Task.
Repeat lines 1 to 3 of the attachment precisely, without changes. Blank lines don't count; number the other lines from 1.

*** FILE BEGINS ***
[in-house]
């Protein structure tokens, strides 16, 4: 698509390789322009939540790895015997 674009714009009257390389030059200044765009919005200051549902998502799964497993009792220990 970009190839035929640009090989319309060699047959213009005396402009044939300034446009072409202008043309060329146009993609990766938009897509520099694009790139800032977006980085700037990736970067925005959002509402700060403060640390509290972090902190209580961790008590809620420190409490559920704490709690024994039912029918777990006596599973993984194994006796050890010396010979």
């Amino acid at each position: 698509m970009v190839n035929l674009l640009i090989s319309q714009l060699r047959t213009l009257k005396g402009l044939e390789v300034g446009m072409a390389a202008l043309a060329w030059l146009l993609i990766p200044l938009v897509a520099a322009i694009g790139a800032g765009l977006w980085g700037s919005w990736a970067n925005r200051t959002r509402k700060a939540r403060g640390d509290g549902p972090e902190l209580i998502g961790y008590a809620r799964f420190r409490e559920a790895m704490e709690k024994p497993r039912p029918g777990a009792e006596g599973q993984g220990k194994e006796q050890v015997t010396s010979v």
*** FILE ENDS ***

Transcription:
[in-house]
């Protein structure tokens, strides 16, 4: 698509390789322009939540790895015997 674009714009009257390389030059200044765009919005200051549902998502799964497993009792220990 970009190839035929640009090989319309060699047959213009005396402009044939300034446009072409202008043309060329146009993609990766938009897509520099694009790139800032977006980085700037990736970067925005959002509402700060403060640390509290972090902190209580961790008590809620420190409490559920704490709690024994039912029918777990006596599973993984194994006796050890010396010979």
């Amino acid at each position: 698509m970009v190839n035929l674009l640009i090989s319309q714009l060699r047959t213009l009257k005396g402009l044939e390789v300034g446009m072409a390389a202008l043309a060329w030059l146009l993609i990766p200044l938009v897509a520099a322009i694009g790139a800032g765009l977006w980085g700037s919005w990736a970067n925005r200051t959002r509402k700060a939540r403060g640390d509290g549902p972090e902190l209580i998502g961790y008590a809620r799964f420190r409490e559920a790895m704490e709690k024994p497993r039912p029918g777990a009792e006596g599973q993984g220990k194994e006796q050890v015997t010396s010979v």